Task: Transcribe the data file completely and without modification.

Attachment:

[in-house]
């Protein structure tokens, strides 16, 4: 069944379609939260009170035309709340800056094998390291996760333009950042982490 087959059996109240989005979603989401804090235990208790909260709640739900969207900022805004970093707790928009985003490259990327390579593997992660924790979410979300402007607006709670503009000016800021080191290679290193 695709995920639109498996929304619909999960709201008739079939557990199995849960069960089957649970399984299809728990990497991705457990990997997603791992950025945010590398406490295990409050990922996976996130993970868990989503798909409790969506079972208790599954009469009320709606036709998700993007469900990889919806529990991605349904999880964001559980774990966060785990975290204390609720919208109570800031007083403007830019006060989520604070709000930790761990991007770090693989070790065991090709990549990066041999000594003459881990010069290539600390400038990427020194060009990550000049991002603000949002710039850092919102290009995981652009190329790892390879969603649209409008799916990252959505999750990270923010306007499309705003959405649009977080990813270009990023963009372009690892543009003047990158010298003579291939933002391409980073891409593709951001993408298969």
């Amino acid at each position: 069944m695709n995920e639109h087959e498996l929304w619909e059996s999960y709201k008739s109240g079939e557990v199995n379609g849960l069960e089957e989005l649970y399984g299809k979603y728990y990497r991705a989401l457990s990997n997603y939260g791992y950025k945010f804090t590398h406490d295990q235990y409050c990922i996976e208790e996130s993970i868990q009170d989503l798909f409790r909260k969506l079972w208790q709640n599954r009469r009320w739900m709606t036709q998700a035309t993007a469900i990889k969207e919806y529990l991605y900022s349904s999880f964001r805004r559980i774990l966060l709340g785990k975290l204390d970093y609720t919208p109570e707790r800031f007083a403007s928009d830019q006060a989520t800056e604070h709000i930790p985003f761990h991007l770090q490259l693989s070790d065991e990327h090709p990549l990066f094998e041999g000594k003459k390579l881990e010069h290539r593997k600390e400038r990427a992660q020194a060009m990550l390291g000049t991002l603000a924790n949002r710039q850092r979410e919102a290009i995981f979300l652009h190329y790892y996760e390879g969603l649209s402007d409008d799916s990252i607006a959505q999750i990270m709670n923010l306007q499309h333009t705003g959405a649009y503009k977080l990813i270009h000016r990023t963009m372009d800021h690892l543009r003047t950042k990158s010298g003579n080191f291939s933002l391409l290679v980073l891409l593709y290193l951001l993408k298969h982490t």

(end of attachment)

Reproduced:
[in-house]
């Protein structure tokens, strides 16, 4: 069944379609939260009170035309709340800056094998390291996760333009950042982490 087959059996109240989005979603989401804090235990208790909260709640739900969207900022805004970093707790928009985003490259990327390579593997992660924790979410979300402007607006709670503009000016800021080191290679290193 695709995920639109498996929304619909999960709201008739079939557990199995849960069960089957649970399984299809728990990497991705457990990997997603791992950025945010590398406490295990409050990922996976996130993970868990989503798909409790969506079972208790599954009469009320709606036709998700993007469900990889919806529990991605349904999880964001559980774990966060785990975290204390609720919208109570800031007083403007830019006060989520604070709000930790761990991007770090693989070790065991090709990549990066041999000594003459881990010069290539600390400038990427020194060009990550000049991002603000949002710039850092919102290009995981652009190329790892390879969603649209409008799916990252959505999750990270923010306007499309705003959405649009977080990813270009990023963009372009690892543009003047990158010298003579291939933002391409980073891409593709951001993408298969």
């Amino acid at each position: 069944m695709n995920e639109h087959e498996l929304w619909e059996s999960y709201k008739s109240g079939e557990v199995n379609g849960l069960e089957e989005l649970y399984g299809k979603y728990y990497r991705a989401l457990s990997n997603y939260g791992y950025k945010f804090t590398h406490d295990q235990y409050c990922i996976e208790e996130s993970i868990q009170d989503l798909f409790r909260k969506l079972w208790q709640n599954r009469r009320w739900m709606t036709q998700a035309t993007a469900i990889k969207e919806y529990l991605y900022s349904s999880f964001r805004r559980i774990l966060l709340g785990k975290l204390d970093y609720t919208p109570e707790r800031f007083a403007s928009d830019q006060a989520t800056e604070h709000i930790p985003f761990h991007l770090q490259l693989s070790d065991e990327h090709p990549l990066f094998e041999g000594k003459k390579l881990e010069h290539r593997k600390e400038r990427a992660q020194a060009m990550l390291g000049t991002l603000a924790n949002r710039q850092r979410e919102a290009i995981f979300l652009h190329y790892y996760e390879g969603l649209s402007d409008d799916s990252i607006a959505q999750i990270m709670n923010l306007q499309h333009t705003g959405a649009y503009k977080l990813i270009h000016r990023t963009m372009d800021h690892l543009r003047t950042k990158s010298g003579n080191f291939s933002l391409l290679v980073l891409l593709y290193l951001l993408k298969h982490t």